“I was held at Bagram until February 2003. I saw two people killed there. I was stripped naked, kicked, beaten, and threatened with dogs. Interrogators would hold pictures of my wife and children, and ask me what I thought had happened to them, while a woman screamed near by. By the time I, left I was actually looking forward to going to Guantanamo Bay. It was a 36-hour journey to Guantanamo. I was hooded, shackled, ear-muffed and sedated. I was put into a cell at the maximum security Camp Echo. I remained there most of the time. I was in that cell 24 hours a day, except for 15 minutes out of it twice a week. Guantanamo was more a psychological ordeal. I was released in January 2005.” -Moazzam Begg an Ex-Guantanamo Bay detainee recalled his experience while speaking to Tim Reid of The Times.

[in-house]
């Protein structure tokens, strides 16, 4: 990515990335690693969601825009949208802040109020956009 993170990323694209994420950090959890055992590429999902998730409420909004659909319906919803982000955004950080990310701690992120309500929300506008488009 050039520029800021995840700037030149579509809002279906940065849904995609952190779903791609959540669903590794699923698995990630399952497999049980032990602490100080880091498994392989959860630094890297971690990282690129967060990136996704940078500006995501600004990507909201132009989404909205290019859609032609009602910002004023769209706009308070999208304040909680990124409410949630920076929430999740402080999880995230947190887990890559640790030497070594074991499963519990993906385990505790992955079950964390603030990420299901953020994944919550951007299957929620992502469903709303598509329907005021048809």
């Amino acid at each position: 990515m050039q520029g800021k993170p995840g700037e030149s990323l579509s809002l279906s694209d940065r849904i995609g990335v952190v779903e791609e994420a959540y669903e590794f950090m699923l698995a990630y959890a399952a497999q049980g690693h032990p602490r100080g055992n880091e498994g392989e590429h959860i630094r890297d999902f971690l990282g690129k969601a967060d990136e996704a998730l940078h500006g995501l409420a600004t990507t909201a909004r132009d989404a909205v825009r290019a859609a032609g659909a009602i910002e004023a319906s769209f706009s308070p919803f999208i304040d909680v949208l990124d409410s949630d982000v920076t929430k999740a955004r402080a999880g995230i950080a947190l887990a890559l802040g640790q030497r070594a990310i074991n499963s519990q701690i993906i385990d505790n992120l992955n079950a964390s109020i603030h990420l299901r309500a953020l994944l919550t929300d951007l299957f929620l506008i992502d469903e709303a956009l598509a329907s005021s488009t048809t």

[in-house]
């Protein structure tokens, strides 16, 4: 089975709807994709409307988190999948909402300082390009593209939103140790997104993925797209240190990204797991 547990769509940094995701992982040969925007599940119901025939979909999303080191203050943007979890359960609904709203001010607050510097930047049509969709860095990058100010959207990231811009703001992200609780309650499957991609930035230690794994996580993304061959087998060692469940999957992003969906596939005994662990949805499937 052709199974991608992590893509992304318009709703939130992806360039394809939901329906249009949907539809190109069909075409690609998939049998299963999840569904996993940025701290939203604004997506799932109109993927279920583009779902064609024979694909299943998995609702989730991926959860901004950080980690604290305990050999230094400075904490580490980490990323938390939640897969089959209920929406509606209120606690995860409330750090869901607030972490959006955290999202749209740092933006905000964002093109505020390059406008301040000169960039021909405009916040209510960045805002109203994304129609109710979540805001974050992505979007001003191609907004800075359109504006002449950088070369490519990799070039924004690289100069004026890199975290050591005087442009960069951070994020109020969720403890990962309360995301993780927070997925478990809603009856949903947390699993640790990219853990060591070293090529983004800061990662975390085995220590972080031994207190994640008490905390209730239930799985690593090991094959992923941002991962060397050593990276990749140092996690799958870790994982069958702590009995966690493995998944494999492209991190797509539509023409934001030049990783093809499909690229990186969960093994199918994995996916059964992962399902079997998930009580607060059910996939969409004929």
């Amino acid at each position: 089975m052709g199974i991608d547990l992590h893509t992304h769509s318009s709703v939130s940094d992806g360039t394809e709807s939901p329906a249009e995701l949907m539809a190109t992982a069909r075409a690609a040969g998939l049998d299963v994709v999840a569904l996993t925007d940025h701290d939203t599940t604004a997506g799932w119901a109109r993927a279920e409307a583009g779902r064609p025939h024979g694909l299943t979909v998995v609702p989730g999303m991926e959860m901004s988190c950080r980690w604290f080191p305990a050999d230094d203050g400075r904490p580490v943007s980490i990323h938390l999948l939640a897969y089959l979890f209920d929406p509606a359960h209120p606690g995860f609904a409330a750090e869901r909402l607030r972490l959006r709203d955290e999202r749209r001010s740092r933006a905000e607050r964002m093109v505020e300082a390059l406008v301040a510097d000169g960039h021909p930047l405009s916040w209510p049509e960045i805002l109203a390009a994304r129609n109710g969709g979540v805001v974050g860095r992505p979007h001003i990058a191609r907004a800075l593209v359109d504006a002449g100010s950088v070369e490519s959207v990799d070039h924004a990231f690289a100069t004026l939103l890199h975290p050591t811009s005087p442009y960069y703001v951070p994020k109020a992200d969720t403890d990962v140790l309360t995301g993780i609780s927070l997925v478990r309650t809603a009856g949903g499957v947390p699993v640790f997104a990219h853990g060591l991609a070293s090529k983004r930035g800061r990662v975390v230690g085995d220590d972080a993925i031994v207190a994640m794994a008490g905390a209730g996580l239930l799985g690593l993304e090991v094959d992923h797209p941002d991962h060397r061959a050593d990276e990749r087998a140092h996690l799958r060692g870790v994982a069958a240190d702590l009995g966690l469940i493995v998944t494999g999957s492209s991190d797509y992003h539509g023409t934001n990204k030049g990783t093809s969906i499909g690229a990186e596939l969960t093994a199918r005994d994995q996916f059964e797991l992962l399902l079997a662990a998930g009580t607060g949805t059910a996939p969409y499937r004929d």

Begg, a British citizen, was arrested from Pakistan and was imprisoned for three years without charge or trial. He was picked up by US intelligence officials in Pakistan in January 2002; they accused him of being a member of al-Qaeda, and called him the “Enemy Combatant”. A name that later became the title of his memoir recalling horrendous detail of his 3 years in US detention. Jane Kinninmont, of open democracy, describes him as a devastatingly reasonable, calm, and a highly articulate man. Over the years, Begg has become one of the few who were able to describe, at length, their experiences as a Gitmo detainee. Begg’s memoir discusses grave details about torture, physical and psychological abuse and most interestingly positive words about some of the US guards he met in Guantanamo. However, Begg is one of the many arrested in Pakistan and sent over to Guantanamo. To be more precise I must quote the infamous disclosure by the Ex-President Musharraf Himself in his Memoir “In the line of Fire”: